Mozambican Alliance Towards Elimination of Malaria (MALTEM)
The objective of this project is to generate scientific evidence and provide technical, operational and economic support to assist the Mozambican National Malaria Control Program (NMCP) to design and evaluate new strategies to eliminate malaria in the south of the country (provinces of Maputo, Inhambane and Gaza).
Three provinces in Southern Mozambique (around 4M people) will be supported to eliminate indigenous cases of malaria by creating sustainable mechanisms to support the national government in elimination planning, advocating for additional resources, improving surveillance systems, and using mass drug administration targeting the parasite reservoir.
Mozambique is among the ten countries with the highest burden of malaria worldwide, with a prevalence of infection in the population that ranges from 3% to more than 50% depending on the area. In 2016, an estimated 8 million cases and 14,000 malaria deaths occurred in the country. The main tools to control malaria include the use of mosquito nets impregnated with long-lasting insecticide, indoor spraying with insecticides and the diagnosis and adequate treatment of cases, and have been shown to achieve a significant decrease in transmission. However, these strategies are not sufficient to achieve malaria elimination.
1. Preparatory phase (September 2014 to August 2015) a census and a malaria infection prevalence survey were conducted to obtain community baseline data. Epidemiological and entomological surveillance systems were established. During this phase, two studies were performed in the neighbouring district of Manhiça to evaluate the efficacy of chloroquine and the prevalence of G6PD deficiency for the use of primaquine, to inform about their potential use in future elimination interventions.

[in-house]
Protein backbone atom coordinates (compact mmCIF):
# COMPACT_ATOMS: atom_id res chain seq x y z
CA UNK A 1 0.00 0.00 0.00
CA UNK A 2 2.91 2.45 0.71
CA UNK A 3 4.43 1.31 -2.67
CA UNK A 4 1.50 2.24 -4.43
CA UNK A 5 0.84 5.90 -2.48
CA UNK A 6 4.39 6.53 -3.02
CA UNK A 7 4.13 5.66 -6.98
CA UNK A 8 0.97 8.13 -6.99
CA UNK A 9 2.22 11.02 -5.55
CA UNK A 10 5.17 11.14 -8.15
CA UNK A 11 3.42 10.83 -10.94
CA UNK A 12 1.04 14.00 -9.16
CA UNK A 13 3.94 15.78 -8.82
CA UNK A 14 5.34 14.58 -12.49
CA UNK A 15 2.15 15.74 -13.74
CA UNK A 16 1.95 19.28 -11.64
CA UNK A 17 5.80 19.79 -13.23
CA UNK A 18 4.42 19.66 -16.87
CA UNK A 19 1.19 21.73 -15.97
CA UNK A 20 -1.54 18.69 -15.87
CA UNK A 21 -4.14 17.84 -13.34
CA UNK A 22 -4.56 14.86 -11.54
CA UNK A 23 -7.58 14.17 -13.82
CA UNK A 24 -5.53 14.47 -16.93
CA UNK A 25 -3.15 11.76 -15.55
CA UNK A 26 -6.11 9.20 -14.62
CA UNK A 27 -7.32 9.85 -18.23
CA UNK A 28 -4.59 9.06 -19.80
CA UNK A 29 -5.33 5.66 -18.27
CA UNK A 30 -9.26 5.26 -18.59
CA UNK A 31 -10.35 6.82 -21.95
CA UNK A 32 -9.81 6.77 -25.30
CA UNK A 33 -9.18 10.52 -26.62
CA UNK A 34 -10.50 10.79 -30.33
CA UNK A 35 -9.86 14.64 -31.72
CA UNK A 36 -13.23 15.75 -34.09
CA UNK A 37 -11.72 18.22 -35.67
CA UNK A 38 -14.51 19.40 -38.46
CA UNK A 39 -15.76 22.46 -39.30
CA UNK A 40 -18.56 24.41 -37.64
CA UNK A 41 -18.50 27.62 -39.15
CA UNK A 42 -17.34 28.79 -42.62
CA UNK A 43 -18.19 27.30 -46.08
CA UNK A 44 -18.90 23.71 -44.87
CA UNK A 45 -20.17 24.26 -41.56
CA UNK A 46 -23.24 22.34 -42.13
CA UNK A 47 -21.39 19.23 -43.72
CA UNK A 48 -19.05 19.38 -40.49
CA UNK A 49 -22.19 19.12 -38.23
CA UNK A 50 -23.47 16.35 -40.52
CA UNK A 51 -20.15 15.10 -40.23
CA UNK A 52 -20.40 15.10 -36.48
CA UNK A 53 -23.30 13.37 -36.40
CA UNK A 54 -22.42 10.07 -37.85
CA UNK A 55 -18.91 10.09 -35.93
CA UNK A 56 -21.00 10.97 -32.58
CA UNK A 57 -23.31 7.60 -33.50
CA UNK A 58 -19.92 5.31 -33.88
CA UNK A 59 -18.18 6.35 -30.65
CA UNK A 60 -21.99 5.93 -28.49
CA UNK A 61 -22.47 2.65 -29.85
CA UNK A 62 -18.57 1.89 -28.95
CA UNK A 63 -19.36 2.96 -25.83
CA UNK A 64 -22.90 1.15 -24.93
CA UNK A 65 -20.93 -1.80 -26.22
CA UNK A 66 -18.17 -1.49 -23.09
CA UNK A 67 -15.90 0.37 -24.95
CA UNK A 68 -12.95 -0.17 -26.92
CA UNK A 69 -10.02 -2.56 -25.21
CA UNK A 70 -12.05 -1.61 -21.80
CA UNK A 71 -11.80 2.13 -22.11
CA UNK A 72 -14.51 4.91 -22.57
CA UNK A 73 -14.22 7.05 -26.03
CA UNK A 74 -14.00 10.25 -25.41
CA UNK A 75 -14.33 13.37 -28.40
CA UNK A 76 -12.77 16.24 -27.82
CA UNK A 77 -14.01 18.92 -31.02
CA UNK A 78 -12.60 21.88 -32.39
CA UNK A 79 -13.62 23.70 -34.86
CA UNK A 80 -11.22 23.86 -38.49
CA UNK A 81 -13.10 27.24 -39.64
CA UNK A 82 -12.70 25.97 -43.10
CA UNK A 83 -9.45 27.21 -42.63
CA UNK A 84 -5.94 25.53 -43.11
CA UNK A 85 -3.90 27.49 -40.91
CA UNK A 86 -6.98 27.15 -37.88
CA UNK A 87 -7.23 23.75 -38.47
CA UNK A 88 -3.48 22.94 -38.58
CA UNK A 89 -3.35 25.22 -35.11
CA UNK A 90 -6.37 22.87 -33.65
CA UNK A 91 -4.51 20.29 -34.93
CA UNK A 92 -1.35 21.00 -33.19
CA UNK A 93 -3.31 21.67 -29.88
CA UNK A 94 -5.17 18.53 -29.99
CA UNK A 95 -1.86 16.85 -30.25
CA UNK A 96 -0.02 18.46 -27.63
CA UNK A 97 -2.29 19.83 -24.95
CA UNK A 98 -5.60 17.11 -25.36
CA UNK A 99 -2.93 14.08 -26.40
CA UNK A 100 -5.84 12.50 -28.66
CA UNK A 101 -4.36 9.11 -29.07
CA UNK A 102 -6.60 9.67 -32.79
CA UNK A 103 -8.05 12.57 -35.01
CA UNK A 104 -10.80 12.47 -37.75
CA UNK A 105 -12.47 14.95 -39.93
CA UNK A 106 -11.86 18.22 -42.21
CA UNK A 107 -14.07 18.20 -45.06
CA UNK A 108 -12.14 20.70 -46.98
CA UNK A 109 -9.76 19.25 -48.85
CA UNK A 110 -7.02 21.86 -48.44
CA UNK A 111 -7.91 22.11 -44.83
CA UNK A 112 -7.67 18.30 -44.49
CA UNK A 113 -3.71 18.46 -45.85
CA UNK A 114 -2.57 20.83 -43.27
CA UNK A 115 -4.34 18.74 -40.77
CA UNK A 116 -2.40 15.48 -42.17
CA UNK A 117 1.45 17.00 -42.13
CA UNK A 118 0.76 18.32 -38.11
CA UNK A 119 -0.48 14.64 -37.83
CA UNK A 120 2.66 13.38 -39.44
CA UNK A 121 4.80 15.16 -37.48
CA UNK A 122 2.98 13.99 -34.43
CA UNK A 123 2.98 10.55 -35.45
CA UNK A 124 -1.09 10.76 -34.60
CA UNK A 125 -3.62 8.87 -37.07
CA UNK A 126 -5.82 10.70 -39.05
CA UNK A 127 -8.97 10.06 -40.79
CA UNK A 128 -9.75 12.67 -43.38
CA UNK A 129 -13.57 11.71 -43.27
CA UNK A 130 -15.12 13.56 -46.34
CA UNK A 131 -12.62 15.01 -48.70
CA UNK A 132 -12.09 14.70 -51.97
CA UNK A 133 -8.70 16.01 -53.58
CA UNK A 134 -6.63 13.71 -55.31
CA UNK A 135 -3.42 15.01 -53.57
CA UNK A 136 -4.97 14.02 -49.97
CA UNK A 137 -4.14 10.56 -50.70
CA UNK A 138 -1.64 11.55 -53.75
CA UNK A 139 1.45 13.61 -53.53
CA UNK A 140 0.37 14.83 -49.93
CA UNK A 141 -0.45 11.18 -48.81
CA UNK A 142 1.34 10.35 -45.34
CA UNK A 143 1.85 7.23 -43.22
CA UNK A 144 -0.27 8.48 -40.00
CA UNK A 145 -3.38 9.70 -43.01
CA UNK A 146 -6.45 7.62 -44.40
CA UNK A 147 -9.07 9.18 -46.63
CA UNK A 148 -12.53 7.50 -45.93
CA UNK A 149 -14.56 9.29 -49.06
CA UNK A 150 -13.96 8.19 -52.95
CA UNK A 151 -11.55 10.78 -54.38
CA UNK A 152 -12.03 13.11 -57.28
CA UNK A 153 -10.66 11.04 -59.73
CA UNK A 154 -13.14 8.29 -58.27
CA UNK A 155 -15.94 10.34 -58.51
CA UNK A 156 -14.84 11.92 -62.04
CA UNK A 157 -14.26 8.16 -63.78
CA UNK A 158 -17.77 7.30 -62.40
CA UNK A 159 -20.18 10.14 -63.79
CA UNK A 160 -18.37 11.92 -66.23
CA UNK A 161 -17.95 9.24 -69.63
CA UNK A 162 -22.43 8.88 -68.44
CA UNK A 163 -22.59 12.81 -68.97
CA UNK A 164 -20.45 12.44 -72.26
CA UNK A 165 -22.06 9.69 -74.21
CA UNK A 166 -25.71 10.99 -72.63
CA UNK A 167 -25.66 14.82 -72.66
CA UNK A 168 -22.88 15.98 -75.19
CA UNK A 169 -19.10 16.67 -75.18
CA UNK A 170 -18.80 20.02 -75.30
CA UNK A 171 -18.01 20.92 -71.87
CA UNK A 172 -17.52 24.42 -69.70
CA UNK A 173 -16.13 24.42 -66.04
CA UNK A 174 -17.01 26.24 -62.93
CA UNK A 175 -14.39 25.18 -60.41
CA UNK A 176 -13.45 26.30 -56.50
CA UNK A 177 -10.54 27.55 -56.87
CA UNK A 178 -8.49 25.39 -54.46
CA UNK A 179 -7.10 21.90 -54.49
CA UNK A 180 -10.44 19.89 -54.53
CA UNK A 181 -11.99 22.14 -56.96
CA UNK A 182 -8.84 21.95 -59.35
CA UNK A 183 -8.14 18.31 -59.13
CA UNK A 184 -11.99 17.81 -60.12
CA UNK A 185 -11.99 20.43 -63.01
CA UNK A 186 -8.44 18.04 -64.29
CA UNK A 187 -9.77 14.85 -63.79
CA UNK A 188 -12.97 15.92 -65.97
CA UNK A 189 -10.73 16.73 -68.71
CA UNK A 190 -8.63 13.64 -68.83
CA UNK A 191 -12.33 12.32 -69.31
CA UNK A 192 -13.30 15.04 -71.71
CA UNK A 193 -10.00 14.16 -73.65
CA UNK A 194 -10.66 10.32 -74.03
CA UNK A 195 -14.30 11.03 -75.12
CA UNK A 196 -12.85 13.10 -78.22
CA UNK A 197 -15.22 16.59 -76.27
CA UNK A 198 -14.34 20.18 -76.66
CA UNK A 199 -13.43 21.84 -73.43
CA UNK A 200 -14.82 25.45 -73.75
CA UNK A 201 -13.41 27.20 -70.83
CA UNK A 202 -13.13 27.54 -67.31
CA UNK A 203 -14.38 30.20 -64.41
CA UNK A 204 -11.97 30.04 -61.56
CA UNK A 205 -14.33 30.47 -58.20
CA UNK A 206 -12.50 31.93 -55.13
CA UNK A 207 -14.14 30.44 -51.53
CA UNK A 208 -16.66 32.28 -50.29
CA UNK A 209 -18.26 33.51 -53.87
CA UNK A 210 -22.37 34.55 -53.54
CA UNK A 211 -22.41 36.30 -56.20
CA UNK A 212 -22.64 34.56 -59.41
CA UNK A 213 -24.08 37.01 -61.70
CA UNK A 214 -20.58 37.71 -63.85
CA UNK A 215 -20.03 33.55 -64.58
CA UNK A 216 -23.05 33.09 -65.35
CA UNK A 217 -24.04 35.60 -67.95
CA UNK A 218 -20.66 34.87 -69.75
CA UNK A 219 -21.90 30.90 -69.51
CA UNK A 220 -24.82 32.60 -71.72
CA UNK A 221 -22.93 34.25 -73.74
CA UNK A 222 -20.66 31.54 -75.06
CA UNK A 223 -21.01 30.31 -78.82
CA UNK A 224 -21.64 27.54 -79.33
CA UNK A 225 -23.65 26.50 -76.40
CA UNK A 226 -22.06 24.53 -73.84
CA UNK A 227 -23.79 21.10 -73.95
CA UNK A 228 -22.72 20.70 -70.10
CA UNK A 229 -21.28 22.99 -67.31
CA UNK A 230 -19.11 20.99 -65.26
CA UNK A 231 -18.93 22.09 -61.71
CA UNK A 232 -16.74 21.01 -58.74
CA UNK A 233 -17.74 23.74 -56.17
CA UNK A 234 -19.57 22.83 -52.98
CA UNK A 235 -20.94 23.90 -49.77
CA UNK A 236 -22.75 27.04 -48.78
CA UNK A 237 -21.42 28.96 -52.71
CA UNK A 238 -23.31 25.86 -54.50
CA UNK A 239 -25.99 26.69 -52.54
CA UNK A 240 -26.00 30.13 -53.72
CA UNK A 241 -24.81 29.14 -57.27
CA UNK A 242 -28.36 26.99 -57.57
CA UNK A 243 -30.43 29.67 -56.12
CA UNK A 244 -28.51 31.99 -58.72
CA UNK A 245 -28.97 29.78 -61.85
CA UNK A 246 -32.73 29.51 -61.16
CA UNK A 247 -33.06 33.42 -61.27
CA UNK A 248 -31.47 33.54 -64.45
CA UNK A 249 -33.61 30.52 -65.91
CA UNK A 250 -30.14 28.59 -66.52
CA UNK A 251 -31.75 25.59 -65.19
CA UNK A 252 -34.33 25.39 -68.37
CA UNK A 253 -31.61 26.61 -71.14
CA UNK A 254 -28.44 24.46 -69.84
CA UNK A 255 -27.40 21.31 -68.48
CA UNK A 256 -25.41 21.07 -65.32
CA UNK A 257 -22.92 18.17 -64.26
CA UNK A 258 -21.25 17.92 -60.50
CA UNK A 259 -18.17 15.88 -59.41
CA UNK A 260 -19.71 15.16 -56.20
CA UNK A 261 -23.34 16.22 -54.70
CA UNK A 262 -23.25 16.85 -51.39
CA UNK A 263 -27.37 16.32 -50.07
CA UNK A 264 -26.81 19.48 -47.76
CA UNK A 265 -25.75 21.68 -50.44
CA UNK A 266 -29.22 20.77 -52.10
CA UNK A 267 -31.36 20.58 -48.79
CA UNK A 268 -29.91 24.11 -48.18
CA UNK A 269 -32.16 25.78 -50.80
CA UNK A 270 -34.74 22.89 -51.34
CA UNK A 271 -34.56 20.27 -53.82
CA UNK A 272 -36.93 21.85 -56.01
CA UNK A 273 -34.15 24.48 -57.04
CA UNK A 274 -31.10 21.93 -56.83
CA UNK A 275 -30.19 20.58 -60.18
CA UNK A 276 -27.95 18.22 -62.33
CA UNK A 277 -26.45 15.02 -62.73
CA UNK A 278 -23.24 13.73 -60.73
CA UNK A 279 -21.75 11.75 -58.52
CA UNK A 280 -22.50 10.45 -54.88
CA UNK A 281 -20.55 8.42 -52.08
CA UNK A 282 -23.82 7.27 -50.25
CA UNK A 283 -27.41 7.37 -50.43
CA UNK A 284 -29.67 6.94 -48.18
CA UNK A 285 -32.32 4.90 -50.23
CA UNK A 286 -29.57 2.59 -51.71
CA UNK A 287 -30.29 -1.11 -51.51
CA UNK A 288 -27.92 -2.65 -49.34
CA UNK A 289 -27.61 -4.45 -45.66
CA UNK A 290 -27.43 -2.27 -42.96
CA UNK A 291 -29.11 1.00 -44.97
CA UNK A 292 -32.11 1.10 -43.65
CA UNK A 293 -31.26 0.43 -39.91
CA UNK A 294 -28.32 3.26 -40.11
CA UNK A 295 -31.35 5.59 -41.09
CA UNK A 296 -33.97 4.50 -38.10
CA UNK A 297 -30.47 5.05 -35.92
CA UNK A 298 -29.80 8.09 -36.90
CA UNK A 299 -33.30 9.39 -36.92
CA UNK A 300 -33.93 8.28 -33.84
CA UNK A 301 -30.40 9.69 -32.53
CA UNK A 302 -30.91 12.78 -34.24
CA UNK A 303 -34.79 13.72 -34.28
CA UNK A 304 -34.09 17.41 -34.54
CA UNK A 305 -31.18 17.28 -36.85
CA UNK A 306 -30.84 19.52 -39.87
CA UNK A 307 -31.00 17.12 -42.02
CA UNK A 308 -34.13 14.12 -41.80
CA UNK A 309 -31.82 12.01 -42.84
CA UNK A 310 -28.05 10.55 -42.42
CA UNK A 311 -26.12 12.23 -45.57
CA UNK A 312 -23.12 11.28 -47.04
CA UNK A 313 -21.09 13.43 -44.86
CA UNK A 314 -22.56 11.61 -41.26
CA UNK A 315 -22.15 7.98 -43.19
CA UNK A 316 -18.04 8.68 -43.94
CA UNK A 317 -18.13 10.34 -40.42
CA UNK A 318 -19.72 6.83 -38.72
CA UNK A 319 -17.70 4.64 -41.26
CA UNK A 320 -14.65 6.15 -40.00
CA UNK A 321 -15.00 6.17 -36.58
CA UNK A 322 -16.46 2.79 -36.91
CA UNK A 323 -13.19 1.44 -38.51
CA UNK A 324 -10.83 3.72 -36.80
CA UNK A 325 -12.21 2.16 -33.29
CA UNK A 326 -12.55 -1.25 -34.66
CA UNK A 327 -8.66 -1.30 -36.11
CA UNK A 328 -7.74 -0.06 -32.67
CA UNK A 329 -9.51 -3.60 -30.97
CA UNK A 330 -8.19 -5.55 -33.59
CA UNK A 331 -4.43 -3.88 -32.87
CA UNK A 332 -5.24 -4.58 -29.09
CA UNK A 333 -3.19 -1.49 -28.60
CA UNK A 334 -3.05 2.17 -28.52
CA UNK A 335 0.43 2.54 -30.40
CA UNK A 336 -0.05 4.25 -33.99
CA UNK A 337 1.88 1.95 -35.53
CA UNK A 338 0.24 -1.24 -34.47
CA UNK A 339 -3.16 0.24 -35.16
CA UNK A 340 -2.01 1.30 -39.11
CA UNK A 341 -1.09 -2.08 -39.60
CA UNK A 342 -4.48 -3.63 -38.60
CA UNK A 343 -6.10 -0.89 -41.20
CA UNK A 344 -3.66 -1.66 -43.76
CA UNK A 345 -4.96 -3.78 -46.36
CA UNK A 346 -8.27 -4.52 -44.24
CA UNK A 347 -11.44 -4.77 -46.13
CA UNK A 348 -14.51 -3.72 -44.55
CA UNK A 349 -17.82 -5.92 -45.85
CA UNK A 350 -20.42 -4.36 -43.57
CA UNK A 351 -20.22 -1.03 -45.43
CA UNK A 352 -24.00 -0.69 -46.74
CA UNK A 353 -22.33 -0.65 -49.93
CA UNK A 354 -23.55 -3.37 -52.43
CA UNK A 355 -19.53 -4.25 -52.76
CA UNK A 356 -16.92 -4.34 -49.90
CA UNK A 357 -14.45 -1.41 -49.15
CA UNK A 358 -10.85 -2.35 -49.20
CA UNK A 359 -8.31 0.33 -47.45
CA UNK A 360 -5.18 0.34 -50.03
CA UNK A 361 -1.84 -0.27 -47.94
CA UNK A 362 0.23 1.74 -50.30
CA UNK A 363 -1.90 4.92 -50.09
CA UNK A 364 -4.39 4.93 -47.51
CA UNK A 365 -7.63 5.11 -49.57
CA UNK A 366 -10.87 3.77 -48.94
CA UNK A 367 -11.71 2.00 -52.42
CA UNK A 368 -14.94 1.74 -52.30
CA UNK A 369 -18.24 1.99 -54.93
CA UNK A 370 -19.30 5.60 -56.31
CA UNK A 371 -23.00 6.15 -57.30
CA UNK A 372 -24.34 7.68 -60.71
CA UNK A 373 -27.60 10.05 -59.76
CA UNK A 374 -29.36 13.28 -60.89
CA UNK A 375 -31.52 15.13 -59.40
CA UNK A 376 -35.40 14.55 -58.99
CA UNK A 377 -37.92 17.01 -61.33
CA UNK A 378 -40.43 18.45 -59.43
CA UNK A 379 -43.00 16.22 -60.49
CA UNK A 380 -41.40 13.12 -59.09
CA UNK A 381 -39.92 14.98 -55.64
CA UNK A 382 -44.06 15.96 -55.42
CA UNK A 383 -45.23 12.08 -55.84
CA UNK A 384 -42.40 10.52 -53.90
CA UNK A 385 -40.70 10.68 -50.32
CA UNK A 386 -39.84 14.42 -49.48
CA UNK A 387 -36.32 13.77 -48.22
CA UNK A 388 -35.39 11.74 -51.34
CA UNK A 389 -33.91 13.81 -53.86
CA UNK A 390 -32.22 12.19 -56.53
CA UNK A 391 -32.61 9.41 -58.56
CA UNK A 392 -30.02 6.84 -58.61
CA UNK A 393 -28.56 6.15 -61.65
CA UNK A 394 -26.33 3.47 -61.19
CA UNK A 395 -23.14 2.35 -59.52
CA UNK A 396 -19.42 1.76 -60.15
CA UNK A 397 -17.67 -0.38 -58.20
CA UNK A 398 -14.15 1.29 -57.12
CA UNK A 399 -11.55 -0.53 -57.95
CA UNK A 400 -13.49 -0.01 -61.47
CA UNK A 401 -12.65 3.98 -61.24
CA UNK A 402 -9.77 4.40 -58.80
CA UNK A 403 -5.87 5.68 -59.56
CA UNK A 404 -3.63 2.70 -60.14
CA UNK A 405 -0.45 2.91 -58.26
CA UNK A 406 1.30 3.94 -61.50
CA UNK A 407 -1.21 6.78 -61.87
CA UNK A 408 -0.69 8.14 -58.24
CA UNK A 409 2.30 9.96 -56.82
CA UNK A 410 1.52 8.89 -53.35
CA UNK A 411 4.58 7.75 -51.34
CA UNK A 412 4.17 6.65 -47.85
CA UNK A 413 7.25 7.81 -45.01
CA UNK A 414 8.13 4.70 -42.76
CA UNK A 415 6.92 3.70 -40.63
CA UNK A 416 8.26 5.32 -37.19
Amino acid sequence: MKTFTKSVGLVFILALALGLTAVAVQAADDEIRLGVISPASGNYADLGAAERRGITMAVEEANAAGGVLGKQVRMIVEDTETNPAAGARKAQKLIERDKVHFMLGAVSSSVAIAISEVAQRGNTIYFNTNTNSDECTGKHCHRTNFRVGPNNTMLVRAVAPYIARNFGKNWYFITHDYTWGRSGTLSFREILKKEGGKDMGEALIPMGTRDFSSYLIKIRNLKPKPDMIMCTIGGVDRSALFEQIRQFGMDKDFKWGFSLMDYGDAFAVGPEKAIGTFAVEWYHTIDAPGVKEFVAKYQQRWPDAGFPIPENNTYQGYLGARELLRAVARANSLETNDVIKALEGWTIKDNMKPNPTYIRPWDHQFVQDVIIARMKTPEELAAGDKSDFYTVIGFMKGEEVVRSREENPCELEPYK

2. Phase I (August 2015 to June 2017) implementation of the first set of interventions aiming at interrupting transmission. One round of IRS followed by two rounds of MDA were implemented during two consecutive rainy seasons. A community engagement campaign was also conducted to increase the use of LLINs and maximize acceptance of IRS and MDA. The census was updated in 2016 and two more malaria infection prevalence surveys were conducted at the end of each transmission season (May 2016 and May 2017).
3. Phase II and transition to programmatic mode (July 2017 to September 2019) implementation of a second set of interventions aiming at sustaining the gains achieved during phase I through the deployment of three more annual rounds of IRS at the end of the dry season of 2017, 2018 and 2019, coupled with rfMDA established in July 2017; a universal LLIN distribution conducted by the NMCP in December of 2017; two parasite surveys in May of 2018 and 2019; and another census update at the end of 2018.